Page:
Non-tuberculous mycobacterial tenosynovitis: a review.
ABSTRACT The clinical characteristics, outcome and treatment of non-tuberculous mycobacterial tenosynovitis are reviewed. From lesions localized in the hand, 10 different species of non-tuberculous mycobacteria have been reported. The most common are Mycobacterium marinum and Mycobacterium kansasii. Other less frequent organisms are Mycobacterium avium complex, Mycobacterium szulgai, Mycobacterium terrae, Mycobacterium fortuitum, Mycobacterium chelonae, Mycobacterium abscessus, Mycobacterium malmoense and Mycobacterium xenopi. The infections appear to be the result of previous trauma, surgical procedure, corticosteroid injection or non-apparent inoculation (water contamination). Immunosuppression is sometimes associated with the infections and can be considered as a risk factor. Surgical debridement and appropriate mycobacterial cultures are critical to enable diagnosis and appropriate management. Specimens should be inoculated on a range of media and incubated at a range of temperatures in order to isolate mycobacteria with different growth characteristics (with prolonged incubation). The optimal treatment of these infections is discussed.
- SourceAvailable from: Abdulrahman Alrajhi[Show abstract] [Hide abstract]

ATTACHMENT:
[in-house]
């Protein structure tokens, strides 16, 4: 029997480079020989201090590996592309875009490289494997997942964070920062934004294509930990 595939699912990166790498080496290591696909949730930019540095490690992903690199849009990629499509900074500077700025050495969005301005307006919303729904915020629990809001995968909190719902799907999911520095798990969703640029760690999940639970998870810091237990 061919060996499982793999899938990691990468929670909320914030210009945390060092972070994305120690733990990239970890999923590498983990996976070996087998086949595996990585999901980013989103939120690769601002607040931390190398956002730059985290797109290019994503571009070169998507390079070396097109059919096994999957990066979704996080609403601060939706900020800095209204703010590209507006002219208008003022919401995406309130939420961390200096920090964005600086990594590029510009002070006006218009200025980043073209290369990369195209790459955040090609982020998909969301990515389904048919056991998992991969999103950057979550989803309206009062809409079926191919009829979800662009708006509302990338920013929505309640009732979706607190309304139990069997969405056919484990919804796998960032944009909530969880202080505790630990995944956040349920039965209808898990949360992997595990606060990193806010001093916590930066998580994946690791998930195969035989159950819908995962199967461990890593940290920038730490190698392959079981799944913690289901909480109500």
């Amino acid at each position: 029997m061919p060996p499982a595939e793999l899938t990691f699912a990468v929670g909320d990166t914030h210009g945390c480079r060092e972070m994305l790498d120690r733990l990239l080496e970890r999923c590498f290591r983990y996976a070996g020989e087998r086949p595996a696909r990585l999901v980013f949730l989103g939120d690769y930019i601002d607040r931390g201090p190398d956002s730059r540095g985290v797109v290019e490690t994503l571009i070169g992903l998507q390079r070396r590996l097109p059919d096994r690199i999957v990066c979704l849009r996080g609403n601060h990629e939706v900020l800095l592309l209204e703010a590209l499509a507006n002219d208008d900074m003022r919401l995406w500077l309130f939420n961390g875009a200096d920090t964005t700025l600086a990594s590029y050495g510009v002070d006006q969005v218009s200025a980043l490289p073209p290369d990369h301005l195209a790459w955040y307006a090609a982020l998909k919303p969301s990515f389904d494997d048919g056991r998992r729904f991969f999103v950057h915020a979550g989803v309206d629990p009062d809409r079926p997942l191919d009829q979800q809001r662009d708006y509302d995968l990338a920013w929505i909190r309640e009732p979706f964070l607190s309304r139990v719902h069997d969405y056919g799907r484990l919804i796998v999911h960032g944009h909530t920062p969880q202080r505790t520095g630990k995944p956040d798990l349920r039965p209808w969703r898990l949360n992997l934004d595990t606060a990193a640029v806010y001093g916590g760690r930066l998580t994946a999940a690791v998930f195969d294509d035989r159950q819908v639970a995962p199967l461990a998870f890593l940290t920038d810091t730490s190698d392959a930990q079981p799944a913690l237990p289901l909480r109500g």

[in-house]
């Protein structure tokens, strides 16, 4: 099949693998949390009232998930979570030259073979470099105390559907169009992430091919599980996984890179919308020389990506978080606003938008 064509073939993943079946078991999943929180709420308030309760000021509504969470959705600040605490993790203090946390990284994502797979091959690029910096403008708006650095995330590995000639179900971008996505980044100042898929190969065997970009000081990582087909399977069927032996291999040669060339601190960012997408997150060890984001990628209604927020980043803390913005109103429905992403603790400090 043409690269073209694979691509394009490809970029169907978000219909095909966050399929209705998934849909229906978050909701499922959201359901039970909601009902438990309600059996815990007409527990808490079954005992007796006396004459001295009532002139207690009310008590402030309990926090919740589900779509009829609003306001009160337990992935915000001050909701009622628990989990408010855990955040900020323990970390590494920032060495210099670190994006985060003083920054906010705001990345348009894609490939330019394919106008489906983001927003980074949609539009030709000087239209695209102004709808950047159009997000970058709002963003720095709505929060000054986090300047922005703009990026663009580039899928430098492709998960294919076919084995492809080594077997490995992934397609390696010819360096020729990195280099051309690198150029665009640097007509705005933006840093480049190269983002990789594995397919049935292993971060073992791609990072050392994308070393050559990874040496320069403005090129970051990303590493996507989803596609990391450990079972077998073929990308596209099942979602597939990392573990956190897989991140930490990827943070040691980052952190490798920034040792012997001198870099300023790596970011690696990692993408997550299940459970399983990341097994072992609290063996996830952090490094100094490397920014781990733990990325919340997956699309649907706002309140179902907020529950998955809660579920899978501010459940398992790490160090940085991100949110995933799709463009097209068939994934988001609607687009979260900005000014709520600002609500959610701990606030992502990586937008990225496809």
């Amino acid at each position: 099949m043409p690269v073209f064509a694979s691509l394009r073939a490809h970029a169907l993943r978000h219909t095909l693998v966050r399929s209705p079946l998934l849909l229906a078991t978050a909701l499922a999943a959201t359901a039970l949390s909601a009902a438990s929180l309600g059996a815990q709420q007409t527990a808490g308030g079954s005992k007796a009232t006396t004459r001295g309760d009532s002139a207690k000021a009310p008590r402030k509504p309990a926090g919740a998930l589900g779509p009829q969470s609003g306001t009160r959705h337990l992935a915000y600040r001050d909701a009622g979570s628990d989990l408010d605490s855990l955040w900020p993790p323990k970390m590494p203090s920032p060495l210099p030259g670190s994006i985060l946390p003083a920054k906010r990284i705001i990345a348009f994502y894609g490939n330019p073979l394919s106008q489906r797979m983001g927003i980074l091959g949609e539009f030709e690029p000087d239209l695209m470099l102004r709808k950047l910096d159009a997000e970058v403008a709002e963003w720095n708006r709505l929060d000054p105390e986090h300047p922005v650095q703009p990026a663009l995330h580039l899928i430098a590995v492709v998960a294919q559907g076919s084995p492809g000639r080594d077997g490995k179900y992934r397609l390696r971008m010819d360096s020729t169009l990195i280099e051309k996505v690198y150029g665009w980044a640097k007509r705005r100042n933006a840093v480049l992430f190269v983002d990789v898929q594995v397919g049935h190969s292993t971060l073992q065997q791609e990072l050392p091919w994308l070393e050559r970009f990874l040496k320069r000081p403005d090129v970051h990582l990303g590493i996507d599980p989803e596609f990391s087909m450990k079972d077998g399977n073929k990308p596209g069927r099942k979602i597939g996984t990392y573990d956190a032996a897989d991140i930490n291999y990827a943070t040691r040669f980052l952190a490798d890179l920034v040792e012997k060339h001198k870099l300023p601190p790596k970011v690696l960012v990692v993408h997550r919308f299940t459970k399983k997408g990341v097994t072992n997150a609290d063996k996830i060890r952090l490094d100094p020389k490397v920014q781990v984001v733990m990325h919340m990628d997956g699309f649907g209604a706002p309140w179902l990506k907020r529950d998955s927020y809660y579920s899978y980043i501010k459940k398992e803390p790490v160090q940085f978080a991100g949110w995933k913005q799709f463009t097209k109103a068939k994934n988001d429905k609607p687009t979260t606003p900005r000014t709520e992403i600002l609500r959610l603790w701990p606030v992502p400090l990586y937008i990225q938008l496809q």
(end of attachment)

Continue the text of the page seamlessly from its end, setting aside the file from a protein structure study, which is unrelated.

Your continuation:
ABSTRACT: Mycobacterium szulgai is a rare human pathogen that mainly causes pulmonary diseases. We report the first case of M. szulgai causing septic arthritis in a patient with human immunodeficiency virus. A culture from the joint aspiration was needed to isolate and identify this organism. The patient was treated successfully with ciprofloxacin, clarithromycin, and ethambutol.Scandinavian Journal of Infectious Diseases 02/2005; 37(3):235-7. DOI:10.1080/00365540410020802 · 1.64 Impact Factor
- Radiographics 03/2015; 35(2):493-497. DOI:10.1148/rg.352140028 · 2.73 Impact Factor
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ABSTRACT: Mycobacterium abscessus hand infections are rare and usually occur in immunocompromised patients or after injection with contaminated injectables. This article describes 2 cases of M abscessus infection of the hand in otherwise healthy fish handlers. Mycobacterium abscessus can cause severe chronic tenosynovitis even in immunocompetent patients and should be suspected alongside the more common M marinum as a cause of nontuberculous mycobacterial hand infections in patients with aquatic and fish exposure.The Journal of hand surgery 07/2010; 35(7):1142-5. DOI:10.1016/j.jhsa.2010.04.015 · 1.66 Impact Factor